An officer of cavalry needs to be more horse-doctor than soldier, and no one who has not tried it can realize the discouragement to Company commanders in these long and continuous marches. You are a slave to your horses, you work like a dog yourself, and you exact the most extreme care from your Sergeants, and you see diseases creeping on you day by day and your horses breaking down under your eyes, and you have two resources, one to send them to the reserve camps at the rear and so strip yourself of your command, and the other to force them on until they drop and then run for luck that you will be able to steal horses to remount your men, and keep up the strength of your command. The last course is the one I adopt.
I do my best for my horses and am sorry for them; but all war is cruel and it is my business to bring every man I can into the presence of the enemy, and so make war short. So I have but one rule, a horse must go until he can’t be spurred any further, and then the rider must get another horse as soon as he can seize on one. To estimate the wear and tear on horseflesh you must bear in mind that, in the service in this country, a cavalry horse when loaded carries an average of 225 lbs. on his back. His saddle, when packed without a rider in it, weighs no less than fifty pounds.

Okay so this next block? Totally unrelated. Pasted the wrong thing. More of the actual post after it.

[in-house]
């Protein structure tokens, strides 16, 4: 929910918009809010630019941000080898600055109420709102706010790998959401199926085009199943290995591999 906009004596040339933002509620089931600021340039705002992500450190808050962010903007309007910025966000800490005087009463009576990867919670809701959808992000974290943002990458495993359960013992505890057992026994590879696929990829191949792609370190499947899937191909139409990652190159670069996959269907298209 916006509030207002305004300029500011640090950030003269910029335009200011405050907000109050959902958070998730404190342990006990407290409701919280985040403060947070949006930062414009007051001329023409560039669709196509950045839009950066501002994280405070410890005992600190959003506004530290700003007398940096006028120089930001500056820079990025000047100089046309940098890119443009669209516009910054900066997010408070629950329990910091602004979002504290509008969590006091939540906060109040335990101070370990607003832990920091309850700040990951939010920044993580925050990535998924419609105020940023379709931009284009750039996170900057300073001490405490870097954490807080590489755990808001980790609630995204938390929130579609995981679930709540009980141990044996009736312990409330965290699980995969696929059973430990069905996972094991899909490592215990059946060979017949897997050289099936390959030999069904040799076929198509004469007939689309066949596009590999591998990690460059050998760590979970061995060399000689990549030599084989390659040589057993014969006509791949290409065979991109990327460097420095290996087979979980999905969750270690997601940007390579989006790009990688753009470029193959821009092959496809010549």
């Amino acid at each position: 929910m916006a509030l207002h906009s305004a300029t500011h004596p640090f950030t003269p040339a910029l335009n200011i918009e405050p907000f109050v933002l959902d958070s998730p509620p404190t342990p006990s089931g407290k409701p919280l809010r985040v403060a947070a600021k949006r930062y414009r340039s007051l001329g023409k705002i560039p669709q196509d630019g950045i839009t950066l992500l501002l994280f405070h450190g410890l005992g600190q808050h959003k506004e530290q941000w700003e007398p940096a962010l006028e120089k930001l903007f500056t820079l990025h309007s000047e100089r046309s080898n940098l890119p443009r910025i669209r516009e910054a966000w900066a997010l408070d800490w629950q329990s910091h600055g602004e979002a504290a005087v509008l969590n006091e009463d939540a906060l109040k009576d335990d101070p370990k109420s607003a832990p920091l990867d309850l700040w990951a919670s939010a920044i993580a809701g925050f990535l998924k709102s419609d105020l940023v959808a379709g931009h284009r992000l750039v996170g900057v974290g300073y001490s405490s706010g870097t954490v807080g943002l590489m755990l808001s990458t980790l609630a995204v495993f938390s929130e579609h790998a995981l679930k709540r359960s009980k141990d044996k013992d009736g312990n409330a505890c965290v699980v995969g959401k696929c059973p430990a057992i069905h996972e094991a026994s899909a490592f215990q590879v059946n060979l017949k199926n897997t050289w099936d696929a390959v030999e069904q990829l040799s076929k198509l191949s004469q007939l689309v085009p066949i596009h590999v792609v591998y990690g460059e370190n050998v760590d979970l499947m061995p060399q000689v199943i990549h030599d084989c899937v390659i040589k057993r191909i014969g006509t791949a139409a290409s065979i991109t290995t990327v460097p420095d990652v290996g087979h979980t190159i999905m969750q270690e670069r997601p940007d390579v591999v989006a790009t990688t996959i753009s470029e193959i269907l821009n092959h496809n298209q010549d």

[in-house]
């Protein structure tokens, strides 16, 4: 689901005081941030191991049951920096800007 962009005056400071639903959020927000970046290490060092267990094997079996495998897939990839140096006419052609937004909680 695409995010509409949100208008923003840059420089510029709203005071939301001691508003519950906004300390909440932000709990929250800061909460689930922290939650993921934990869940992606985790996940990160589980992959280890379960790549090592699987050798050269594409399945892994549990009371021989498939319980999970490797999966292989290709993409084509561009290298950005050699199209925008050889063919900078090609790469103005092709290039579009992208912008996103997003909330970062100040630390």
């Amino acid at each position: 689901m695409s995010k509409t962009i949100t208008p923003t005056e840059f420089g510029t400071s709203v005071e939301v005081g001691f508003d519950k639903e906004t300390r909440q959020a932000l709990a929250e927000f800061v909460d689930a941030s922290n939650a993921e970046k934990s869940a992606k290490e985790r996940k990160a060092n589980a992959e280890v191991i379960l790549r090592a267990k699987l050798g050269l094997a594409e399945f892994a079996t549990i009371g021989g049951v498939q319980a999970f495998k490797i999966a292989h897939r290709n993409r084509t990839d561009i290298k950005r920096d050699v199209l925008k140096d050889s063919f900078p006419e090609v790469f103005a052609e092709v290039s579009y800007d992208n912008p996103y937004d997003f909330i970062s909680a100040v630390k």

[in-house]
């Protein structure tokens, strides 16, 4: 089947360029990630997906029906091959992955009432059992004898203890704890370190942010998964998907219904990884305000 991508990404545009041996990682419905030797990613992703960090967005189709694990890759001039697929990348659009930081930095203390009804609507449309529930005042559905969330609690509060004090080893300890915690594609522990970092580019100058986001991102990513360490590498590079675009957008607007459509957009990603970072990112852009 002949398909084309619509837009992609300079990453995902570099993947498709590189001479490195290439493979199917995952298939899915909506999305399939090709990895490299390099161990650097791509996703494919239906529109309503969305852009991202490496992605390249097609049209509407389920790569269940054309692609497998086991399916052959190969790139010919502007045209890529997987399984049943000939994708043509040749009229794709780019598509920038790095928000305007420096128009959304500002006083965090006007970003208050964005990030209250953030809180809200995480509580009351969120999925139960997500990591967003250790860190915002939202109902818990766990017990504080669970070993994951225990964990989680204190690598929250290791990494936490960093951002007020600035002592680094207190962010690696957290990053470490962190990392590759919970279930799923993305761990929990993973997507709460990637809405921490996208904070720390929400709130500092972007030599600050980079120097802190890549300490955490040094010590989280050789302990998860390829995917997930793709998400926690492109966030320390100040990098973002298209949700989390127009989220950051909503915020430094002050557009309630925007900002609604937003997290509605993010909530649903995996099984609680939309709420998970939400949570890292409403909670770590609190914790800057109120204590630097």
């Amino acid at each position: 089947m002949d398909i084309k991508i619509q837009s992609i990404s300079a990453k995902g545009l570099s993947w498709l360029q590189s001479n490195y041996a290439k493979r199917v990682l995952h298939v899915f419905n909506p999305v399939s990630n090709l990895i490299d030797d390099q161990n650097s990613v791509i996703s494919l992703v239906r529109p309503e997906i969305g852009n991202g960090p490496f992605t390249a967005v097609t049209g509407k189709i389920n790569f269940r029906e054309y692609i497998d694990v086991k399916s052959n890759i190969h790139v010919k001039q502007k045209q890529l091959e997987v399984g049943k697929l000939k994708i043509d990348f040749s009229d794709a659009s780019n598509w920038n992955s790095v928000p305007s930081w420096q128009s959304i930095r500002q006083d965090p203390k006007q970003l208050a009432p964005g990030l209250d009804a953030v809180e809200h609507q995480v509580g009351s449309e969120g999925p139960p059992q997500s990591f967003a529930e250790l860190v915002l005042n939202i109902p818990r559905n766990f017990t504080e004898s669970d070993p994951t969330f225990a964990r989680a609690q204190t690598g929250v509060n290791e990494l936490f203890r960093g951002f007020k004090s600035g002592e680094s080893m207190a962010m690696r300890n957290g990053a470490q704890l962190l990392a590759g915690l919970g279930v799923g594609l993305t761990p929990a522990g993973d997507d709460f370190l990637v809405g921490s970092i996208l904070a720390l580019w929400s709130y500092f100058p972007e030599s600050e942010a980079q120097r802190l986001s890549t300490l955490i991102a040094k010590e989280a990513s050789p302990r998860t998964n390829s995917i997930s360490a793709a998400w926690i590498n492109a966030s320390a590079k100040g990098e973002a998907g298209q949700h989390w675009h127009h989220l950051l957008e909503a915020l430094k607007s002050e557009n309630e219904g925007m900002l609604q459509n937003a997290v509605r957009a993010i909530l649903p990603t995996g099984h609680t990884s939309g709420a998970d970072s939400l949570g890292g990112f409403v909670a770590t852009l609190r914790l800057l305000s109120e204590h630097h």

The horse is, in active campaign, saddled on an average about fifteen hours out of the twenty four. His feed is nominally ten pounds of grain a day and, in reality, he averages about eight pounds. He has no hay and only such other feed as he can pick up during halts. The usual water he drinks is brook water, so muddy by the passage of the column as to be of the color of chocolate. Of course, sore backs are our greatest trouble. Backs soon get feverish under the saddle and the first day’s march swells them; after that, day by day the trouble grows. No care can stop it.
Every night after a march, no matter how late it may be, or tired or hungry I am, if permission is given to unsaddle, I examine all the horses’ backs myself and see that everything is done for them that can be done, and yet with every care the marching of the last four weeks disabled ten of my horses, and put ten more on the high road to disability, and this out of sixty — one horse in three. Imagine a horse with his withers swollen to three times the natural size, and with a volcanic, running sore pouring matter down each side, and you have a case with which every cavalry officer is daily called upon to deal, and you imagine a horse which has still to be ridden until he lays down in sheer suffering under the saddle. Then we seize the first horse we come to and put the dismounted man on his back.